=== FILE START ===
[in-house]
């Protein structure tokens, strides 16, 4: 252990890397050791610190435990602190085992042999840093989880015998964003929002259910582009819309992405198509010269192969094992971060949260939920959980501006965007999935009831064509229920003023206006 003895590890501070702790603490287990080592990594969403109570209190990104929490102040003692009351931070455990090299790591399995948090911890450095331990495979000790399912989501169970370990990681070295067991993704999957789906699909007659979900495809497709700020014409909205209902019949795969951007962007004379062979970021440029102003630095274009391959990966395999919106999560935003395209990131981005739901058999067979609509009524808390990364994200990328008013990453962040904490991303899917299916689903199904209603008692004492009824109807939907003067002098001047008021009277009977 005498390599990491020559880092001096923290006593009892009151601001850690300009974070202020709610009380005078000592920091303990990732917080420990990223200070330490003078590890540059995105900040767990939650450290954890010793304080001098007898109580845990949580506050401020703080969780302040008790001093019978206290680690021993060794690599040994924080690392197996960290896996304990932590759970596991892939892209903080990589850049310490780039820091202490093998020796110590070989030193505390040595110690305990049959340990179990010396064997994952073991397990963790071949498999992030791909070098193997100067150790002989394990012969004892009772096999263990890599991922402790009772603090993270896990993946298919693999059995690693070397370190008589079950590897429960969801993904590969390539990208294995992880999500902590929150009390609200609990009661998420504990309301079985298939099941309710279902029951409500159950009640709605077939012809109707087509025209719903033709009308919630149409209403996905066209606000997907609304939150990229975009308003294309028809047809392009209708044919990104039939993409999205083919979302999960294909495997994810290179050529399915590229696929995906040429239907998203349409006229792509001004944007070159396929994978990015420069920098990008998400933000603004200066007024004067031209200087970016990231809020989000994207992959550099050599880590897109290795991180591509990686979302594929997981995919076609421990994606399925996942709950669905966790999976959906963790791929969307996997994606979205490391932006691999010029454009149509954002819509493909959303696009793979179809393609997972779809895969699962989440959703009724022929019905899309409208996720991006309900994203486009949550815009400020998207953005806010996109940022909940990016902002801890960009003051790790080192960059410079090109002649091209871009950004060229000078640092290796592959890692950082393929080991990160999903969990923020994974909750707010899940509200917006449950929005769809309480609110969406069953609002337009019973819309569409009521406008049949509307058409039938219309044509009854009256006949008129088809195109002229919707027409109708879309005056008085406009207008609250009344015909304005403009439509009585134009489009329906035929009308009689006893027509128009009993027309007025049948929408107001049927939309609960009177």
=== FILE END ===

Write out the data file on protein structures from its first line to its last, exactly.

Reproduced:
[in-house]
């Protein structure tokens, strides 16, 4: 252990890397050791610190435990602190085992042999840093989880015998964003929002259910582009819309992405198509010269192969094992971060949260939920959980501006965007999935009831064509229920003023206006 003895590890501070702790603490287990080592990594969403109570209190990104929490102040003692009351931070455990090299790591399995948090911890450095331990495979000790399912989501169970370990990681070295067991993704999957789906699909007659979900495809497709700020014409909205209902019949795969951007962007004379062979970021440029102003630095274009391959990966395999919106999560935003395209990131981005739901058999067979609509009524808390990364994200990328008013990453962040904490991303899917299916689903199904209603008692004492009824109807939907003067002098001047008021009277009977 005498390599990491020559880092001096923290006593009892009151601001850690300009974070202020709610009380005078000592920091303990990732917080420990990223200070330490003078590890540059995105900040767990939650450290954890010793304080001098007898109580845990949580506050401020703080969780302040008790001093019978206290680690021993060794690599040994924080690392197996960290896996304990932590759970596991892939892209903080990589850049310490780039820091202490093998020796110590070989030193505390040595110690305990049959340990179990010396064997994952073991397990963790071949498999992030791909070098193997100067150790002989394990012969004892009772096999263990890599991922402790009772603090993270896990993946298919693999059995690693070397370190008589079950590897429960969801993904590969390539990208294995992880999500902590929150009390609200609990009661998420504990309301079985298939099941309710279902029951409500159950009640709605077939012809109707087509025209719903033709009308919630149409209403996905066209606000997907609304939150990229975009308003294309028809047809392009209708044919990104039939993409999205083919979302999960294909495997994810290179050529399915590229696929995906040429239907998203349409006229792509001004944007070159396929994978990015420069920098990008998400933000603004200066007024004067031209200087970016990231809020989000994207992959550099050599880590897109290795991180591509990686979302594929997981995919076609421990994606399925996942709950669905966790999976959906963790791929969307996997994606979205490391932006691999010029454009149509954002819509493909959303696009793979179809393609997972779809895969699962989440959703009724022929019905899309409208996720991006309900994203486009949550815009400020998207953005806010996109940022909940990016902002801890960009003051790790080192960059410079090109002649091209871009950004060229000078640092290796592959890692950082393929080991990160999903969990923020994974909750707010899940509200917006449950929005769809309480609110969406069953609002337009019973819309569409009521406008049949509307058409039938219309044509009854009256006949008129088809195109002229919707027409109708879309005056008085406009207008609250009344015909304005403009439509009585134009489009329906035929009308009689006893027509128009009993027309007025049948929408107001049927939309609960009177």